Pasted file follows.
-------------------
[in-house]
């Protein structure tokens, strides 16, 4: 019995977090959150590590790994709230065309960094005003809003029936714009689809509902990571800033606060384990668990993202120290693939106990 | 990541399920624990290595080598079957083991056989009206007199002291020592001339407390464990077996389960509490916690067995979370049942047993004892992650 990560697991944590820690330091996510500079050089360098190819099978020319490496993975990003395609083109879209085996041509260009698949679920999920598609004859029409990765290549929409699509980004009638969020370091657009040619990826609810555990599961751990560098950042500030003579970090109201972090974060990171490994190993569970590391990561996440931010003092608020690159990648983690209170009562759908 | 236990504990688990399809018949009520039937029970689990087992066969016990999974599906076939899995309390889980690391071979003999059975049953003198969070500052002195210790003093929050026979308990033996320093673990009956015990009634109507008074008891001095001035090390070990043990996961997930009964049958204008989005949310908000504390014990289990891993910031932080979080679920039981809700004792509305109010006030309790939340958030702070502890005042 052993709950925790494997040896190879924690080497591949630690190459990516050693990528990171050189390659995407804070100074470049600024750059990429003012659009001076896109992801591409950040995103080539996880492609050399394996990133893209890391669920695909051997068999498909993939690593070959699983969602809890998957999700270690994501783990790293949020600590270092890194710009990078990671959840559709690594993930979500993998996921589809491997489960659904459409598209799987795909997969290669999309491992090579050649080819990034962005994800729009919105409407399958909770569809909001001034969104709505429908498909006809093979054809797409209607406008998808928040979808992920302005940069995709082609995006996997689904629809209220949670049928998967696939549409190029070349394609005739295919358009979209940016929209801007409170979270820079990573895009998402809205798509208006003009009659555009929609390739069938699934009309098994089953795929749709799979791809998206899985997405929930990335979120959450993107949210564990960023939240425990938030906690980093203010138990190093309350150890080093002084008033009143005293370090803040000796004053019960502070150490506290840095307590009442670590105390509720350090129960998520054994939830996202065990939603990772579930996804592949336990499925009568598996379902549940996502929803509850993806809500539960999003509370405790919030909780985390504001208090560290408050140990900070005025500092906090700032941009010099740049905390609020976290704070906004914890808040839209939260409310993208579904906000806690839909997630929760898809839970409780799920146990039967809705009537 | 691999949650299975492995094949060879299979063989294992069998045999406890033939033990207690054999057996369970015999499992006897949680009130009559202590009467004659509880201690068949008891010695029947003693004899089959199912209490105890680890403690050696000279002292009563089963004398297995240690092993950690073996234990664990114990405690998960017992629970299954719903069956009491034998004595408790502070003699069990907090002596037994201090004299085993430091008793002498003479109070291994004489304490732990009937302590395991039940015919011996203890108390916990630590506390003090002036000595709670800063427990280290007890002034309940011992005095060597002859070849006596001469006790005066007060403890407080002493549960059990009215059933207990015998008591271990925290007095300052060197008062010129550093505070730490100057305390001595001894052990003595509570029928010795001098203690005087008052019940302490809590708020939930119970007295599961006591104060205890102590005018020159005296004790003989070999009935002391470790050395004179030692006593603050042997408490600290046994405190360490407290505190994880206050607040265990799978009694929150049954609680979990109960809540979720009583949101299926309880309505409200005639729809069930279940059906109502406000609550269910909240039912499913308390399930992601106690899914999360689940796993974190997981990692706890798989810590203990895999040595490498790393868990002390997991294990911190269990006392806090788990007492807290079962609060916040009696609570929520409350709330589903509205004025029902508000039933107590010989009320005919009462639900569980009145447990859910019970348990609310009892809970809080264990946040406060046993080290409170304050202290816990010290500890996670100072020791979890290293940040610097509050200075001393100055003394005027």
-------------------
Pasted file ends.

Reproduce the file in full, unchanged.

[in-house]
């Protein structure tokens, strides 16, 4: 019995977090959150590590790994709230065309960094005003809003029936714009689809509902990571800033606060384990668990993202120290693939106990 | 990541399920624990290595080598079957083991056989009206007199002291020592001339407390464990077996389960509490916690067995979370049942047993004892992650 990560697991944590820690330091996510500079050089360098190819099978020319490496993975990003395609083109879209085996041509260009698949679920999920598609004859029409990765290549929409699509980004009638969020370091657009040619990826609810555990599961751990560098950042500030003579970090109201972090974060990171490994190993569970590391990561996440931010003092608020690159990648983690209170009562759908 | 236990504990688990399809018949009520039937029970689990087992066969016990999974599906076939899995309390889980690391071979003999059975049953003198969070500052002195210790003093929050026979308990033996320093673990009956015990009634109507008074008891001095001035090390070990043990996961997930009964049958204008989005949310908000504390014990289990891993910031932080979080679920039981809700004792509305109010006030309790939340958030702070502890005042 052993709950925790494997040896190879924690080497591949630690190459990516050693990528990171050189390659995407804070100074470049600024750059990429003012659009001076896109992801591409950040995103080539996880492609050399394996990133893209890391669920695909051997068999498909993939690593070959699983969602809890998957999700270690994501783990790293949020600590270092890194710009990078990671959840559709690594993930979500993998996921589809491997489960659904459409598209799987795909997969290669999309491992090579050649080819990034962005994800729009919105409407399958909770569809909001001034969104709505429908498909006809093979054809797409209607406008998808928040979808992920302005940069995709082609995006996997689904629809209220949670049928998967696939549409190029070349394609005739295919358009979209940016929209801007409170979270820079990573895009998402809205798509208006003009009659555009929609390739069938699934009309098994089953795929749709799979791809998206899985997405929930990335979120959450993107949210564990960023939240425990938030906690980093203010138990190093309350150890080093002084008033009143005293370090803040000796004053019960502070150490506290840095307590009442670590105390509720350090129960998520054994939830996202065990939603990772579930996804592949336990499925009568598996379902549940996502929803509850993806809500539960999003509370405790919030909780985390504001208090560290408050140990900070005025500092906090700032941009010099740049905390609020976290704070906004914890808040839209939260409310993208579904906000806690839909997630929760898809839970409780799920146990039967809705009537 | 691999949650299975492995094949060879299979063989294992069998045999406890033939033990207690054999057996369970015999499992006897949680009130009559202590009467004659509880201690068949008891010695029947003693004899089959199912209490105890680890403690050696000279002292009563089963004398297995240690092993950690073996234990664990114990405690998960017992629970299954719903069956009491034998004595408790502070003699069990907090002596037994201090004299085993430091008793002498003479109070291994004489304490732990009937302590395991039940015919011996203890108390916990630590506390003090002036000595709670800063427990280290007890002034309940011992005095060597002859070849006596001469006790005066007060403890407080002493549960059990009215059933207990015998008591271990925290007095300052060197008062010129550093505070730490100057305390001595001894052990003595509570029928010795001098203690005087008052019940302490809590708020939930119970007295599961006591104060205890102590005018020159005296004790003989070999009935002391470790050395004179030692006593603050042997408490600290046994405190360490407290505190994880206050607040265990799978009694929150049954609680979990109960809540979720009583949101299926309880309505409200005639729809069930279940059906109502406000609550269910909240039912499913308390399930992601106690899914999360689940796993974190997981990692706890798989810590203990895999040595490498790393868990002390997991294990911190269990006392806090788990007492807290079962609060916040009696609570929520409350709330589903509205004025029902508000039933107590010989009320005919009462639900569980009145447990859910019970348990609310009892809970809080264990946040406060046993080290409170304050202290816990010290500890996670100072020791979890290293940040610097509050200075001393100055003394005027």